A while back, we told you about Google Maps Timeline, a little-known feature that provides a minute-by-minute record of your physical movements available to you — and anyone else with access to your account.
Like many of these features, it’s easy enough to turn off — once you know about it.
Our problems with our digital privacy often seem much like the mythical Hydra, a monster that grew several new heads the moment one was chopped off.
We had yet another reminder of this on Monday when the Associated Press reported that Google was tracking users’ movements through a completely separate process, much less transparent than Google Timeline, that still works even if you turn Google Timeline off.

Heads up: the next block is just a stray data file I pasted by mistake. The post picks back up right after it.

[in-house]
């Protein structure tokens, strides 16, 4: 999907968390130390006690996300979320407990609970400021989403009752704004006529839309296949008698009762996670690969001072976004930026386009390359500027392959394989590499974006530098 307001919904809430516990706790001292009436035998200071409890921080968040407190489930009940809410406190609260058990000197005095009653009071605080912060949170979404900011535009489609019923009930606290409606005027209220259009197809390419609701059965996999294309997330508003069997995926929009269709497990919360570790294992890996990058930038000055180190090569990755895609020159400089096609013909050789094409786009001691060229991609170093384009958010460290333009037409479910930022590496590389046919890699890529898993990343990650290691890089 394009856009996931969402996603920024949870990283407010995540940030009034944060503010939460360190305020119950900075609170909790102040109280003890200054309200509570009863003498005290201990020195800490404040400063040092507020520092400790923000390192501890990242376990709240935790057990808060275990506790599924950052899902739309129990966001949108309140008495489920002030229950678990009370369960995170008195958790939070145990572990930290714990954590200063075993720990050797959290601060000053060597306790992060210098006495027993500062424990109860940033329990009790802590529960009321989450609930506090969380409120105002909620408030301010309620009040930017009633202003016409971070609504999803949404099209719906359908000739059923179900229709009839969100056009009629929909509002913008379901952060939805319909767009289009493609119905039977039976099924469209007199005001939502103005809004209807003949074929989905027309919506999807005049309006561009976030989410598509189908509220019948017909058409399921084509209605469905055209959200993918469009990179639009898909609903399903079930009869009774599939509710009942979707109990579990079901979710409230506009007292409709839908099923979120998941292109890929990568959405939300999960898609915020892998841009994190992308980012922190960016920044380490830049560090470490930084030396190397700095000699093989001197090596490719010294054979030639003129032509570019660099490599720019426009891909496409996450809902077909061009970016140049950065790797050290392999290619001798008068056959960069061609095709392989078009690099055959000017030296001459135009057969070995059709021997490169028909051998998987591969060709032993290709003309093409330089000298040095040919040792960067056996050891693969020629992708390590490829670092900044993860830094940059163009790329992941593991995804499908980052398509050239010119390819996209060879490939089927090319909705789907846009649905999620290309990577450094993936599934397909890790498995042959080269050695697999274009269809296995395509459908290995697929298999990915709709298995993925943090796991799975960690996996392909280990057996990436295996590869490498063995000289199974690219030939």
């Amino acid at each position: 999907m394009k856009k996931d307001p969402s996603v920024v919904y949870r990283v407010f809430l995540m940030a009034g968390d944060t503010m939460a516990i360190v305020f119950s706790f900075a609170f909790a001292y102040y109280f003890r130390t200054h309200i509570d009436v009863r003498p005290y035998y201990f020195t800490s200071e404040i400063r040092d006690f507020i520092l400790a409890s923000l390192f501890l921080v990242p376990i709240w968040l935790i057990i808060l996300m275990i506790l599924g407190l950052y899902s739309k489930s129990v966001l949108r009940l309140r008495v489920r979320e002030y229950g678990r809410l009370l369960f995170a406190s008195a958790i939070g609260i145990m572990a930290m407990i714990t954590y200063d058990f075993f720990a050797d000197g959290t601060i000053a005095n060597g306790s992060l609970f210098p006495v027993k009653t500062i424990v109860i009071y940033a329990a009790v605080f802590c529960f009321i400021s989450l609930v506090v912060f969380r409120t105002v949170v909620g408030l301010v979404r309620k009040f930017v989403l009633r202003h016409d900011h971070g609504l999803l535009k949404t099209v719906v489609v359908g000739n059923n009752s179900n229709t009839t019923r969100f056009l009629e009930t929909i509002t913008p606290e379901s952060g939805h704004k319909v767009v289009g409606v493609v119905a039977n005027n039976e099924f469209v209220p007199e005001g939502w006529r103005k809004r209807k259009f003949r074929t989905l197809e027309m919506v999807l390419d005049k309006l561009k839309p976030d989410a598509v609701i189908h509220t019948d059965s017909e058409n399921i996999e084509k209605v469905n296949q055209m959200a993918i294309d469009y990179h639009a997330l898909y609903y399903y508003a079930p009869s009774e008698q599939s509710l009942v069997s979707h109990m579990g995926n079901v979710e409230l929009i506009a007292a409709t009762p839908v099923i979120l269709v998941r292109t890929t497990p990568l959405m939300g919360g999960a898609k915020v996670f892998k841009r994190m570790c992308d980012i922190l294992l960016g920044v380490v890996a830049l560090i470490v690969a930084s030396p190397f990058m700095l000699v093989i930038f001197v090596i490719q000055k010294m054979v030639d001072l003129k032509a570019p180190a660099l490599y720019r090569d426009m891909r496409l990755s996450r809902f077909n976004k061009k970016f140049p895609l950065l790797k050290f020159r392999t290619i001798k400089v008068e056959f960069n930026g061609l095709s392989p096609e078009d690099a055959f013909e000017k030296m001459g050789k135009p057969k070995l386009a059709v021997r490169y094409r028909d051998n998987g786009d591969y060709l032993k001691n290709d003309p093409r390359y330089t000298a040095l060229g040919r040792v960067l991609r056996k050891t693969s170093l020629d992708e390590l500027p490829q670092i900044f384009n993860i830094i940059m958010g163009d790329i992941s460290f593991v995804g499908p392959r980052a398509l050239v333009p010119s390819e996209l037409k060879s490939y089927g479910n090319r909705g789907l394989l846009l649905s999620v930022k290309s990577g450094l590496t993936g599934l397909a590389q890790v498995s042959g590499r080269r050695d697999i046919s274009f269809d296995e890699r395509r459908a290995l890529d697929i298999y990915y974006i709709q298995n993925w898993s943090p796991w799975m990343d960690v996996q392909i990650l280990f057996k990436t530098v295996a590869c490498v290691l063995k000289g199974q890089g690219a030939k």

“Even with Location History paused, some Google apps automatically store time-stamped location data without asking,” AP technology reporter Ryan Nakaskima wrote. Users’ locations can be tracked to the square foot.
For its part, Google argues that everyone knows about this feature, or should.
“We provide clear descriptions of these tools, and robust controls so people can turn them on or off, and delete their histories at any time,” the company told the AP.
(Users’ locations are valuable to advertisers, who tailor ads precisely to their whereabouts and what is known about their interests.)
Hercules, who had to battle the Hydra, killed it with fire: as he cut off a head, someone else cauterized the stump with a flaming torch, which stopped it from regrowing.
Perhaps, unfortunately, we can’t safeguard our privacy in that satisfying a way — we’re forced to plod along, solving problems as they appear, suspecting that we’re not solving the bigger issue, and perhaps can’t.